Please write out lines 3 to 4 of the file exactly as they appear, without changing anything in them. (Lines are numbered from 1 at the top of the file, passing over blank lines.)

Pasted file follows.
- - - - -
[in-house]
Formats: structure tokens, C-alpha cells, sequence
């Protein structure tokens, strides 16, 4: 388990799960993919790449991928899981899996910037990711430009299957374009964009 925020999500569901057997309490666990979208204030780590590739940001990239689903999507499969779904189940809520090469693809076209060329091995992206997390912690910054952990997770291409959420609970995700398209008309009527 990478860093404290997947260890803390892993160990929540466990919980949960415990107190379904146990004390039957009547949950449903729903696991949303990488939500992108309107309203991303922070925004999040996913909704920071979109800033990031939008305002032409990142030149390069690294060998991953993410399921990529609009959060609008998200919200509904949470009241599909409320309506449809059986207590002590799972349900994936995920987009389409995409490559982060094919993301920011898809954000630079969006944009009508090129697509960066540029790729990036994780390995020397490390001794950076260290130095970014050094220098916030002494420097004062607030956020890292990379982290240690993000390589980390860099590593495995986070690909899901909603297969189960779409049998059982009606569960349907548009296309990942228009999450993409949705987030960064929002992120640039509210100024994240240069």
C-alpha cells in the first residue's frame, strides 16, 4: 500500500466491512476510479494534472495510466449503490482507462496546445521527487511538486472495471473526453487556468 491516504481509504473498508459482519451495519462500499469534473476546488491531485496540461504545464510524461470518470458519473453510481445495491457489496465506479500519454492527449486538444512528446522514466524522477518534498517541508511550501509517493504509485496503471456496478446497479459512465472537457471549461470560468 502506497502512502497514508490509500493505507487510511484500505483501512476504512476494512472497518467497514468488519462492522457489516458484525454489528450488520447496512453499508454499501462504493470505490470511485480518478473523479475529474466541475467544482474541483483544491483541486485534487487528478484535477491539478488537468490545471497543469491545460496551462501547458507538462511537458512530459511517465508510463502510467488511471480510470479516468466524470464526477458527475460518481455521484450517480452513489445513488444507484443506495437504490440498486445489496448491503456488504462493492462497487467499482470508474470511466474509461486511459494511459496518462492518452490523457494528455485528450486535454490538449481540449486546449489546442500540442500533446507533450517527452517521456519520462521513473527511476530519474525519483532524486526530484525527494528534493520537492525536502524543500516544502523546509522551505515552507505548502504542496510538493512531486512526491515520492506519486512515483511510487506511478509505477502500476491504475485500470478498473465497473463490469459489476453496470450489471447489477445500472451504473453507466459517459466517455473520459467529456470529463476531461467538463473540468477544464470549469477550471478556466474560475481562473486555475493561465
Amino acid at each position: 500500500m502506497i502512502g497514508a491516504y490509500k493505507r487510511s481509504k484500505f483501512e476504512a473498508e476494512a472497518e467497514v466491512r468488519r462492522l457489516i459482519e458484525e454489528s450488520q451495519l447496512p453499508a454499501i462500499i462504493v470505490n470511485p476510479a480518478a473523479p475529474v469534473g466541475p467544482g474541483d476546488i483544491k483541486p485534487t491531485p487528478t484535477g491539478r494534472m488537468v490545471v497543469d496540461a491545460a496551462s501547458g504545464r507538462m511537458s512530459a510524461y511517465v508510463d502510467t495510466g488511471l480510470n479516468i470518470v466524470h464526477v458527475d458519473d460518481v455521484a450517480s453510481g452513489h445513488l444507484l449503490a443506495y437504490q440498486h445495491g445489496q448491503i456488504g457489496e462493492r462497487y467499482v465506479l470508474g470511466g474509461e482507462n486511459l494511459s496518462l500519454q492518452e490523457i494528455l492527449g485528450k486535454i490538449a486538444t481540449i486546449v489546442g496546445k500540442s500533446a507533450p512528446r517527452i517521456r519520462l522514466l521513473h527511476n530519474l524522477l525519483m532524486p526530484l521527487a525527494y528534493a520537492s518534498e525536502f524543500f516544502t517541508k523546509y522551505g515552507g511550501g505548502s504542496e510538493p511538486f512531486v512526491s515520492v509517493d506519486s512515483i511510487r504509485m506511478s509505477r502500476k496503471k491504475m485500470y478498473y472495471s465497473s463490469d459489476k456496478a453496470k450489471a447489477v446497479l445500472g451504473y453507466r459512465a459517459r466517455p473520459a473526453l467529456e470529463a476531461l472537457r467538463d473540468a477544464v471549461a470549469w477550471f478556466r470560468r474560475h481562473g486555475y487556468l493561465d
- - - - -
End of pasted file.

């Protein structure tokens, strides 16, 4: 388990799960993919790449991928899981899996910037990711430009299957374009964009 925020999500569901057997309490666990979208204030780590590739940001990239689903999507499969779904189940809520090469693809076209060329091995992206997390912690910054952990997770291409959420609970995700398209008309009527 990478860093404290997947260890803390892993160990929540466990919980949960415990107190379904146990004390039957009547949950449903729903696991949303990488939500992108309107309203991303922070925004999040996913909704920071979109800033990031939008305002032409990142030149390069690294060998991953993410399921990529609009959060609008998200919200509904949470009241599909409320309506449809059986207590002590799972349900994936995920987009389409995409490559982060094919993301920011898809954000630079969006944009009508090129697509960066540029790729990036994780390995020397490390001794950076260290130095970014050094220098916030002494420097004062607030956020890292990379982290240690993000390589980390860099590593495995986070690909899901909603297969189960779409049998059982009606569960349907548009296309990942228009999450993409949705987030960064929002992120640039509210100024994240240069």
C-alpha cells in the first residue's frame, strides 16, 4: 500500500466491512476510479494534472495510466449503490482507462496546445521527487511538486472495471473526453487556468 491516504481509504473498508459482519451495519462500499469534473476546488491531485496540461504545464510524461470518470458519473453510481445495491457489496465506479500519454492527449486538444512528446522514466524522477518534498517541508511550501509517493504509485496503471456496478446497479459512465472537457471549461470560468 502506497502512502497514508490509500493505507487510511484500505483501512476504512476494512472497518467497514468488519462492522457489516458484525454489528450488520447496512453499508454499501462504493470505490470511485480518478473523479475529474466541475467544482474541483483544491483541486485534487487528478484535477491539478488537468490545471497543469491545460496551462501547458507538462511537458512530459511517465508510463502510467488511471480510470479516468466524470464526477458527475460518481455521484450517480452513489445513488444507484443506495437504490440498486445489496448491503456488504462493492462497487467499482470508474470511466474509461486511459494511459496518462492518452490523457494528455485528450486535454490538449481540449486546449489546442500540442500533446507533450517527452517521456519520462521513473527511476530519474525519483532524486526530484525527494528534493520537492525536502524543500516544502523546509522551505515552507505548502504542496510538493512531486512526491515520492506519486512515483511510487506511478509505477502500476491504475485500470478498473465497473463490469459489476453496470450489471447489477445500472451504473453507466459517459466517455473520459467529456470529463476531461467538463473540468477544464470549469477550471478556466474560475481562473486555475493561465